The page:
I cannot help but notice that our college is at a crossroads: do we continue to invest in science, technology, engineering and math subjects and let the traditionally “liberal arts” subjects suffer? The seemingly obvious answer is that we need both, but reaching this end will not be easy.
Geneseo has done a wonderful job over the past decade investing in STEM departments. This is evident to anyone who enters a classroom in the Integrated Science Center. The rooms are modern and highly conducive to learning. The building is a result of a $53 million construction project that was completed 10 years ago. More recently, the $23 million Bailey Hall was completed to hold the anthropology, geography, psychology and sociology departments—social sciences that walk the line between STEM and non-STEM.
Based on these investments alone, it’s no surprise that STEM departments appear to be growing at a faster rate than non-STEM departments. A perfect example on the other end is the communication department. The department is currently housed in Blake B—one of the most rundown, decrepit buildings on our campus. The history department also uses horribly outdated facilities; the department is in the basement of Sturges Hall. Both buildings look and feel like underfunded high schools without proper temperature control systems.
If this trend of putting non-STEM subjects in Cold War-era buildings continues, the long-term effects on Geneseo will be disastrous. The top students interested in liberal arts subjects will start going to schools with better facilities, opportunities and resources that offer them good scholarships. As a result, liberal arts departments will start to disappear—much like the studio art department did a few years ago. Geneseo could gain a reputation as a solid STEM school, while its reputation as the most prestigious small State University of New York school disappears.
The solution to this problem may not be popular among students: raise tuition to generate the revenue needed to build modern facilities. SUNY tuition is amongst the lowest in the country. This gives students from a large range of backgrounds access to higher education. Tuition at Geneseo was $6,470 for the 2015-16 academic year; I propose raising this by one-third to about $8,700.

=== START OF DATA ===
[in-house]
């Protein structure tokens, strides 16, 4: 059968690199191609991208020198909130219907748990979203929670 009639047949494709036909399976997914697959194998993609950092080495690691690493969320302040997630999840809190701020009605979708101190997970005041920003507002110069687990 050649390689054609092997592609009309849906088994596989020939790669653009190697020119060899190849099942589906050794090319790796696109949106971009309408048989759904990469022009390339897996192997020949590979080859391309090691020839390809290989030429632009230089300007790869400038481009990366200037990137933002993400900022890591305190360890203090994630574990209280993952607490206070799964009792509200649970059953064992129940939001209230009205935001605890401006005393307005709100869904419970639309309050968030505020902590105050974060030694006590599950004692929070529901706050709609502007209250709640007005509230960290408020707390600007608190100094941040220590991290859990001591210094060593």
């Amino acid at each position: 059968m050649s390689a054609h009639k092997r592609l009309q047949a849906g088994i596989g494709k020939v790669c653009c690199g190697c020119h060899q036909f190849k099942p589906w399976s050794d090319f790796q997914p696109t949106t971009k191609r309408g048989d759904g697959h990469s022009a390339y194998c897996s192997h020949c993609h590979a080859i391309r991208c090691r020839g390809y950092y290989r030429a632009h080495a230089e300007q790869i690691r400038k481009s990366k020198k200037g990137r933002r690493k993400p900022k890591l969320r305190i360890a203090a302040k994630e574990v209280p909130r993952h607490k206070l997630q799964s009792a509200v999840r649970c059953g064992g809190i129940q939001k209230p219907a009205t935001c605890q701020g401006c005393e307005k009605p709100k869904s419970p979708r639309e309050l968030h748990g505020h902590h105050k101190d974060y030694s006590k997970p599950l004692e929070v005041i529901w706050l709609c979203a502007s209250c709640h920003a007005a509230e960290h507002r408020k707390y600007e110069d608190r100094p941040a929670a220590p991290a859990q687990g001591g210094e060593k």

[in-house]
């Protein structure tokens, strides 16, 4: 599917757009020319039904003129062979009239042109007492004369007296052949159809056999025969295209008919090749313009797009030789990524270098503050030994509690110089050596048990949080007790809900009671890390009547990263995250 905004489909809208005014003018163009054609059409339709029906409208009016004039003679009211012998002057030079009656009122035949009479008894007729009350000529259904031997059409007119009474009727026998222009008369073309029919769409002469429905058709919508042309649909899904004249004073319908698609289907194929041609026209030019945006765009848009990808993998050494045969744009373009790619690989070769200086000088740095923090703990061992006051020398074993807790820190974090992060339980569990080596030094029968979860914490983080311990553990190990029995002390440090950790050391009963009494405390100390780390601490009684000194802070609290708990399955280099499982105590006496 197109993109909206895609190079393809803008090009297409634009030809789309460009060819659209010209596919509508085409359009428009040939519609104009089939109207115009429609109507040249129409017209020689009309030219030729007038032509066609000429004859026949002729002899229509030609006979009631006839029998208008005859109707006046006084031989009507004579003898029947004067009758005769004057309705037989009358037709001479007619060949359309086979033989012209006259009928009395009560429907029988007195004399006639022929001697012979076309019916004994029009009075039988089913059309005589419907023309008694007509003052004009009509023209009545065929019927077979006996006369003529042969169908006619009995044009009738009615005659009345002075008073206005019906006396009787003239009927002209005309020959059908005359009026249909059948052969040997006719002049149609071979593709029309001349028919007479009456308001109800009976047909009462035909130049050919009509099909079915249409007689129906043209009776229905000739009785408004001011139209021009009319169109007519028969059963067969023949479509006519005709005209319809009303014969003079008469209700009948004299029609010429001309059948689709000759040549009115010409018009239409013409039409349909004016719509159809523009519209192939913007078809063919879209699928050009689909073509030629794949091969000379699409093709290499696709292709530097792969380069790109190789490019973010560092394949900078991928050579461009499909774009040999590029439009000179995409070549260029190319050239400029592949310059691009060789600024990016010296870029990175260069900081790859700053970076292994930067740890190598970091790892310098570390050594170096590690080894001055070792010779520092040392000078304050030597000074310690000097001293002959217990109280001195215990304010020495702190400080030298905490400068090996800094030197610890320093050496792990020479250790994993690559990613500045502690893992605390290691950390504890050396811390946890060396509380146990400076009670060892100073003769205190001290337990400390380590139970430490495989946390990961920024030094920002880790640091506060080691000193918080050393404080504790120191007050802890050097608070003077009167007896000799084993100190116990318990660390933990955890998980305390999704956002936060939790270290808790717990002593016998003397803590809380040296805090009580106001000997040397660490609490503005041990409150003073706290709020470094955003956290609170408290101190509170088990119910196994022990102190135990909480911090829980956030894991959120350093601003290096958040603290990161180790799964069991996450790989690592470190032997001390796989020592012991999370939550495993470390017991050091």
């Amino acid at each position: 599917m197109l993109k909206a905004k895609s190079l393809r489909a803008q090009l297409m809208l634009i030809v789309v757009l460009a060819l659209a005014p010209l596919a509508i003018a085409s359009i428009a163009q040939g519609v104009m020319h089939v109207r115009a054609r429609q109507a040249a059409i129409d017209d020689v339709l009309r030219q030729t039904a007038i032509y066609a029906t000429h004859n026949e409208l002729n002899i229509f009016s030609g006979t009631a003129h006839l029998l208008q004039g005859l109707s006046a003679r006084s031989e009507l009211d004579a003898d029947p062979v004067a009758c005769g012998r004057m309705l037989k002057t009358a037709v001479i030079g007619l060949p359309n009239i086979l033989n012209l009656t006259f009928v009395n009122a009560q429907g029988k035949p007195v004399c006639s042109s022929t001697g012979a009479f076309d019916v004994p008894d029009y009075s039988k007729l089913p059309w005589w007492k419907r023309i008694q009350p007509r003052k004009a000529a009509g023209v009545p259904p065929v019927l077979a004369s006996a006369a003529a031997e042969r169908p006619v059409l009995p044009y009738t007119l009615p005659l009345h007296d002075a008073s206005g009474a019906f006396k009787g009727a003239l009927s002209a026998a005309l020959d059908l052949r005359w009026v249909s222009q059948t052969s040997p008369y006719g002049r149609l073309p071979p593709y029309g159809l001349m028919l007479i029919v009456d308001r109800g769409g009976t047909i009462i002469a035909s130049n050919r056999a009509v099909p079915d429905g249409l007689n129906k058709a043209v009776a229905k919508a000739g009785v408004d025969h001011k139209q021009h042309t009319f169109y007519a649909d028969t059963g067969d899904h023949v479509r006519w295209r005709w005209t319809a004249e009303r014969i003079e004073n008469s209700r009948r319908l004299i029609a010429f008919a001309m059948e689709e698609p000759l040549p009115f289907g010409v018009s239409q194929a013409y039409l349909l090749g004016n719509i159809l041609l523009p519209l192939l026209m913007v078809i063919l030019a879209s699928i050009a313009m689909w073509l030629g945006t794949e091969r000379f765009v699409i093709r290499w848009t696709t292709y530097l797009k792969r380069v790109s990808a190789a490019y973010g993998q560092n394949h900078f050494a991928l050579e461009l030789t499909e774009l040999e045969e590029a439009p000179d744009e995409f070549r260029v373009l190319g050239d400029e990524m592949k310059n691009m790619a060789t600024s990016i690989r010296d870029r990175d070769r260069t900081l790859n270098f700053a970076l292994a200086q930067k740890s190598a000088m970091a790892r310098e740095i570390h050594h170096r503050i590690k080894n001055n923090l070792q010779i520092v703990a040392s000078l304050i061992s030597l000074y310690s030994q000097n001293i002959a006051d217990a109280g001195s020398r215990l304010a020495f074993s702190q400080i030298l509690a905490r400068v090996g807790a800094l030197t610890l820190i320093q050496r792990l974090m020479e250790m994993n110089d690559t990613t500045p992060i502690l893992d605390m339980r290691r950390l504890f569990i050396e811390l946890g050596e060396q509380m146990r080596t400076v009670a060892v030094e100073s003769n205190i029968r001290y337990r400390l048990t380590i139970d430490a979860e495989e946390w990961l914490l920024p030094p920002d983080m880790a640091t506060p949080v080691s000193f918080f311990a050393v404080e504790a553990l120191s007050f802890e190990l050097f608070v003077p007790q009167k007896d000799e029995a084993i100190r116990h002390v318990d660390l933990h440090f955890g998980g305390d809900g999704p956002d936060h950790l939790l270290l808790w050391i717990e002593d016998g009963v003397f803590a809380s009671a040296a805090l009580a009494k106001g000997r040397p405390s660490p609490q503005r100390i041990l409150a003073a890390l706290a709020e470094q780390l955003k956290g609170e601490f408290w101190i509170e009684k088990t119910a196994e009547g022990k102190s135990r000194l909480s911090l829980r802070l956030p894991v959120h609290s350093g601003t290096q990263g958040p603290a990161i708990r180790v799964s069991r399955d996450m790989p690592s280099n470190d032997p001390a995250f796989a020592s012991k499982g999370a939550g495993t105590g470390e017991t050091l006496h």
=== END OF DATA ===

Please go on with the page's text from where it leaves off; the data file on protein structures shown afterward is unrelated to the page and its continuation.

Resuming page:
It may look like this proposed tuition hike would disenfranchise a large population of students. Offering more merit and need-based scholarships as part of an admissions package would alleviate this issue. Incoming freshmen with high grade point averages and standardized test scores could be awarded scholarships that would functionally act as discounts on tuition.
Additionally, economically and socially disenfranchised students could be given scholarships based upon obstacles they faced on their path to college. Students who do not meet these criteria would pay the “sticker price” of $8,700—still $700 less than the national in-state tuition average. The current endowed scholarships would still be awarded, as they have a negligible effect on gross tuition revenue.
Based on the class of 2019, if 74 percent of incoming students paid the new “sticker price,” the remaining students could—in theory—receive free tuition and gross tuition revenue would remain the same. More realistically, if the remaining students paid half-tuition—less than the current tuition price—gross tuition revenue would go up 17 percent. That money could be invested in professors, facilities, research grants, student travel to academic conferences and so much more—both STEM and non-STEM departments would benefit immensely. This is a vastly oversimplification of scholarship distribution, but the end revenue total is representative of what we could expect under this system.
If Geneseo does not invest in itself, the academic ceiling for our college becomes frighteningly low. In order to maintain our high potential as students—and attract the next generation of gifted students—we need to change our tuition model to generate the revenue needed to compete with the country’s top liberal arts colleges.